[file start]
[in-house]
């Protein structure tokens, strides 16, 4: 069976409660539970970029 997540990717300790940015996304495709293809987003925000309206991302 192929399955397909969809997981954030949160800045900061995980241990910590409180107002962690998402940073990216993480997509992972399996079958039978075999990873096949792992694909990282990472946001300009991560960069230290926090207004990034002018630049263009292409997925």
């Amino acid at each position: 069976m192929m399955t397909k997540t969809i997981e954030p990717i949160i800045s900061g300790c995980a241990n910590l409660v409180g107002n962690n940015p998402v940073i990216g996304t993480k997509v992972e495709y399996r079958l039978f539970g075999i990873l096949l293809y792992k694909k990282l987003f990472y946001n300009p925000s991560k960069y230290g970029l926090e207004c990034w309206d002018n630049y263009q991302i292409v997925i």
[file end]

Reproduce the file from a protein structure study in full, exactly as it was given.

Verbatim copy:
[in-house]
């Protein structure tokens, strides 16, 4: 069976409660539970970029 997540990717300790940015996304495709293809987003925000309206991302 192929399955397909969809997981954030949160800045900061995980241990910590409180107002962690998402940073990216993480997509992972399996079958039978075999990873096949792992694909990282990472946001300009991560960069230290926090207004990034002018630049263009292409997925």
């Amino acid at each position: 069976m192929m399955t397909k997540t969809i997981e954030p990717i949160i800045s900061g300790c995980a241990n910590l409660v409180g107002n962690n940015p998402v940073i990216g996304t993480k997509v992972e495709y399996r079958l039978f539970g075999i990873l096949l293809y792992k694909k990282l987003f990472y946001n300009p925000s991560k960069y230290g970029l926090e207004c990034w309206d002018n630049y263009q991302i292409v997925i």